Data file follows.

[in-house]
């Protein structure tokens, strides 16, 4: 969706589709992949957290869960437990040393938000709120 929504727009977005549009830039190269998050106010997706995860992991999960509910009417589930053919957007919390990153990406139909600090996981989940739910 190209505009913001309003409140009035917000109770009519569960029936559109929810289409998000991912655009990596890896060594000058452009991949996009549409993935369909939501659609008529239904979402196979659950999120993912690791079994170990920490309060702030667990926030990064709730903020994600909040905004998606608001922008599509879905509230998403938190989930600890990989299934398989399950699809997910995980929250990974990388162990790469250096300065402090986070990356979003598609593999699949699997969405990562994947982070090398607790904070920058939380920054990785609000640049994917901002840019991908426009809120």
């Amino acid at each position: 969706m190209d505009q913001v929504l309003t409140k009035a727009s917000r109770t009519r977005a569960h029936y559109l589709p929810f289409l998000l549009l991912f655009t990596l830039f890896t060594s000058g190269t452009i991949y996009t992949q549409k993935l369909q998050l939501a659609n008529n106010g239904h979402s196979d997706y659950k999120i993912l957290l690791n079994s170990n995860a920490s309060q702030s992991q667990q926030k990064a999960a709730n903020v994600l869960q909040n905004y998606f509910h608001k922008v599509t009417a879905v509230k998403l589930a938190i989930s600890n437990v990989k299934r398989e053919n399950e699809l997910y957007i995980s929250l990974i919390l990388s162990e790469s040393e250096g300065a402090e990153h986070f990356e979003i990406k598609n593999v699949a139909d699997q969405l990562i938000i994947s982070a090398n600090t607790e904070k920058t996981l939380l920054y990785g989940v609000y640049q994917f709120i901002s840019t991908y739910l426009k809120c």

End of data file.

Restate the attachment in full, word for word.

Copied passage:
[in-house]
């Protein structure tokens, strides 16, 4: 969706589709992949957290869960437990040393938000709120 929504727009977005549009830039190269998050106010997706995860992991999960509910009417589930053919957007919390990153990406139909600090996981989940739910 190209505009913001309003409140009035917000109770009519569960029936559109929810289409998000991912655009990596890896060594000058452009991949996009549409993935369909939501659609008529239904979402196979659950999120993912690791079994170990920490309060702030667990926030990064709730903020994600909040905004998606608001922008599509879905509230998403938190989930600890990989299934398989399950699809997910995980929250990974990388162990790469250096300065402090986070990356979003598609593999699949699997969405990562994947982070090398607790904070920058939380920054990785609000640049994917901002840019991908426009809120």
């Amino acid at each position: 969706m190209d505009q913001v929504l309003t409140k009035a727009s917000r109770t009519r977005a569960h029936y559109l589709p929810f289409l998000l549009l991912f655009t990596l830039f890896t060594s000058g190269t452009i991949y996009t992949q549409k993935l369909q998050l939501a659609n008529n106010g239904h979402s196979d997706y659950k999120i993912l957290l690791n079994s170990n995860a920490s309060q702030s992991q667990q926030k990064a999960a709730n903020v994600l869960q909040n905004y998606f509910h608001k922008v599509t009417a879905v509230k998403l589930a938190i989930s600890n437990v990989k299934r398989e053919n399950e699809l997910y957007i995980s929250l990974i919390l990388s162990e790469s040393e250096g300065a402090e990153h986070f990356e979003i990406k598609n593999v699949a139909d699997q969405l990562i938000i994947s982070a090398n600090t607790e904070k920058t996981l939380l920054y990785g989940v609000y640049q994917f709120i901002s840019t991908y739910l426009k809120c």